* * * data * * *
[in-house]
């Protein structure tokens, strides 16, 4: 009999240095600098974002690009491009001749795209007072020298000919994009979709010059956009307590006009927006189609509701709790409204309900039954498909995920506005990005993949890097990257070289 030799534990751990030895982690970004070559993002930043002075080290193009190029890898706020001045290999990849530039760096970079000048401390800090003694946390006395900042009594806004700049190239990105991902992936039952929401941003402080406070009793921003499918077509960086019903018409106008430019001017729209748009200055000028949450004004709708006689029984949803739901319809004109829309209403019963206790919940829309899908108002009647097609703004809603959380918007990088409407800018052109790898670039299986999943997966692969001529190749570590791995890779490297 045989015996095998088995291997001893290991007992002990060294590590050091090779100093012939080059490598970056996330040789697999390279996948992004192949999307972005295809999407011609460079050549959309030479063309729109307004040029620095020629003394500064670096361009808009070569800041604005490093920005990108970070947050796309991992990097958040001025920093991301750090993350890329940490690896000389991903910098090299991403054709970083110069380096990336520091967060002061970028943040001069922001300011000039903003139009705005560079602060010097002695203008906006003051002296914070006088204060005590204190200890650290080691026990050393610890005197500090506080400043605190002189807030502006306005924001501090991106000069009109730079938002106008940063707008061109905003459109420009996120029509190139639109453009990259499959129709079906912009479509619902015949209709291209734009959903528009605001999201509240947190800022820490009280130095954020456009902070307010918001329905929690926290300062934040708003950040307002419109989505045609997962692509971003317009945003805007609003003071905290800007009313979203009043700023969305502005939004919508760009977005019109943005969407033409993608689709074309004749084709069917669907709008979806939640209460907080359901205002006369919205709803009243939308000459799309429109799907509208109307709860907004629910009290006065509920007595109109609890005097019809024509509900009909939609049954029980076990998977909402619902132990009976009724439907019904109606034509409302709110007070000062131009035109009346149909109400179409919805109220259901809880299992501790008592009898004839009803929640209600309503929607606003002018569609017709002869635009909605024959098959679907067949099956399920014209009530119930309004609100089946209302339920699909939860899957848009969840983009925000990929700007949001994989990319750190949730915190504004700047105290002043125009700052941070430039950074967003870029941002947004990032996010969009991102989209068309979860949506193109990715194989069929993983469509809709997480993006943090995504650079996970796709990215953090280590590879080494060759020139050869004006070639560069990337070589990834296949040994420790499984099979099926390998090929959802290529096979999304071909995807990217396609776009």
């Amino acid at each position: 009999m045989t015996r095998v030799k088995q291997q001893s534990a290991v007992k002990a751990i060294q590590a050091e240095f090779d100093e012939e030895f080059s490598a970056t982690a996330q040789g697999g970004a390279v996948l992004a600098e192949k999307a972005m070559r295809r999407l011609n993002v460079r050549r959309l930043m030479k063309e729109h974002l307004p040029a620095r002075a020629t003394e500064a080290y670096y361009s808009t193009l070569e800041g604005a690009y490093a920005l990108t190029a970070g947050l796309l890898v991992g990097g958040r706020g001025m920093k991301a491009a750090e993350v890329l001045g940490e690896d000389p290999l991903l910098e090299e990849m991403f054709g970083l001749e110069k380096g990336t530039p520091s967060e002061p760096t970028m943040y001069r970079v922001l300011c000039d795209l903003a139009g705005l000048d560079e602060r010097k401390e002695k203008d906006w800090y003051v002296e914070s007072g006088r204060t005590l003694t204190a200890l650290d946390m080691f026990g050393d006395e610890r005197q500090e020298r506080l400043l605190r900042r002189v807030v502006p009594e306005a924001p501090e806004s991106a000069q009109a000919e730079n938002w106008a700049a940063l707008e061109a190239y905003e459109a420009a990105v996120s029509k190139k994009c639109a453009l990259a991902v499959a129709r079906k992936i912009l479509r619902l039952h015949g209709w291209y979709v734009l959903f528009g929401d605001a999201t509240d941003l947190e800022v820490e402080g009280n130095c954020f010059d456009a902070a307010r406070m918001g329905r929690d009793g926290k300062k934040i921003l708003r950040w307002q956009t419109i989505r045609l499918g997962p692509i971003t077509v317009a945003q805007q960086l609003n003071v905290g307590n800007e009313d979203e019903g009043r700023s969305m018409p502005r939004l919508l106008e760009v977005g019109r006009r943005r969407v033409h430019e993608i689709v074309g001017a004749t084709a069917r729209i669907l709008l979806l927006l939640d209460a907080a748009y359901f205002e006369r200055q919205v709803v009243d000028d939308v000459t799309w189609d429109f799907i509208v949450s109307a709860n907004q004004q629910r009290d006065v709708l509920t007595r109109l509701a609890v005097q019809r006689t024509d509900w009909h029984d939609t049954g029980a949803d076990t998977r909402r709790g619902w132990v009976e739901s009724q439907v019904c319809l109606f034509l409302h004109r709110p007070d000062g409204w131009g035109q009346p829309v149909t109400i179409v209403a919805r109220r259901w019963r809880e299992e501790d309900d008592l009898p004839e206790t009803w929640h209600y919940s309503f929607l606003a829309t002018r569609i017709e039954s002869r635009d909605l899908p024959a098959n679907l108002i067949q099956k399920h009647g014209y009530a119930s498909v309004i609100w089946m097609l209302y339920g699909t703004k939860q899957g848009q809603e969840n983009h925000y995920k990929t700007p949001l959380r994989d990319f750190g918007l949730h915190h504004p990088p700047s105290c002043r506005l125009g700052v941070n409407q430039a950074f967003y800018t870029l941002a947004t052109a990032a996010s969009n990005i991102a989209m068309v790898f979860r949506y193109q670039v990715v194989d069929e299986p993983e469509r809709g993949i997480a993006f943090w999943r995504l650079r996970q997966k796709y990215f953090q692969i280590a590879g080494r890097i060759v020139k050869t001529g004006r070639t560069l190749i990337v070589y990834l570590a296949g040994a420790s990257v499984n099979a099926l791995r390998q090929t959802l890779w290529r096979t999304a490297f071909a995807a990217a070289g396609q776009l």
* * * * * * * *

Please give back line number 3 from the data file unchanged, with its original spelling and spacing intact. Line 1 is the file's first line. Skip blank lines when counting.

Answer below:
């Amino acid at each position: 009999m045989t015996r095998v030799k088995q291997q001893s534990a290991v007992k002990a751990i060294q590590a050091e240095f090779d100093e012939e030895f080059s490598a970056t982690a996330q040789g697999g970004a390279v996948l992004a600098e192949k999307a972005m070559r295809r999407l011609n993002v460079r050549r959309l930043m030479k063309e729109h974002l307004p040029a620095r002075a020629t003394e500064a080290y670096y361009s808009t193009l070569e800041g604005a690009y490093a920005l990108t190029a970070g947050l796309l890898v991992g990097g958040r706020g001025m920093k991301a491009a750090e993350v890329l001045g940490e690896d000389p290999l991903l910098e090299e990849m991403f054709g970083l001749e110069k380096g990336t530039p520091s967060e002061p760096t970028m943040y001069r970079v922001l300011c000039d795209l903003a139009g705005l000048d560079e602060r010097k401390e002695k203008d906006w800090y003051v002296e914070s007072g006088r204060t005590l003694t204190a200890l650290d946390m080691f026990g050393d006395e610890r005197q500090e020298r506080l400043l605190r900042r002189v807030v502006p009594e306005a924001p501090e806004s991106a000069q009109a000919e730079n938002w106008a700049a940063l707008e061109a190239y905003e459109a420009a990105v996120s029509k190139k994009c639109a453009l990259a991902v499959a129709r079906k992936i912009l479509r619902l039952h015949g209709w291209y979709v734009l959903f528009g929401d605001a999201t509240d941003l947190e800022v820490e402080g009280n130095c954020f010059d456009a902070a307010r406070m918001g329905r929690d009793g926290k300062k934040i921003l708003r950040w307002q956009t419109i989505r045609l499918g997962p692509i971003t077509v317009a945003q805007q960086l609003n003071v905290g307590n800007e009313d979203e019903g009043r700023s969305m018409p502005r939004l919508l106008e760009v977005g019109r006009r943005r969407v033409h430019e993608i689709v074309g001017a004749t084709a069917r729209i669907l709008l979806l927006l939640d209460a907080a748009y359901f205002e006369r200055q919205v709803v009243d000028d939308v000459t799309w189609d429109f799907i509208v949450s109307a709860n907004q004004q629910r009290d006065v709708l509920t007595r109109l509701a609890v005097q019809r006689t024509d509900w009909h029984d939609t049954g029980a949803d076990t998977r909402r709790g619902w132990v009976e739901s009724q439907v019904c319809l109606f034509l409302h004109r709110p007070d000062g409204w131009g035109q009346p829309v149909t109400i179409v209403a919805r109220r259901w019963r809880e299992e501790d309900d008592l009898p004839e206790t009803w929640h209600y919940s309503f929607l606003a829309t002018r569609i017709e039954s002869r635009d909605l899908p024959a098959n679907l108002i067949q099956k399920h009647g014209y009530a119930s498909v309004i609100w089946m097609l209302y339920g699909t703004k939860q899957g848009q809603e969840n983009h925000y995920k990929t700007p949001l959380r994989d990319f750190g918007l949730h915190h504004p990088p700047s105290c002043r506005l125009g700052v941070n409407q430039a950074f967003y800018t870029l941002a947004t052109a990032a996010s969009n990005i991102a989209m068309v790898f979860r949506y193109q670039v990715v194989d069929e299986p993983e469509r809709g993949i997480a993006f943090w999943r995504l650079r996970q997966k796709y990215f953090q692969i280590a590879g080494r890097i060759v020139k050869t001529g004006r070639t560069l190749i990337v070589y990834l570590a296949g040994a420790s990257v499984n099979a099926l791995r390998q090929t959802l890779w290529r096979t999304a490297f071909a995807a990217a070289g396609q776009l």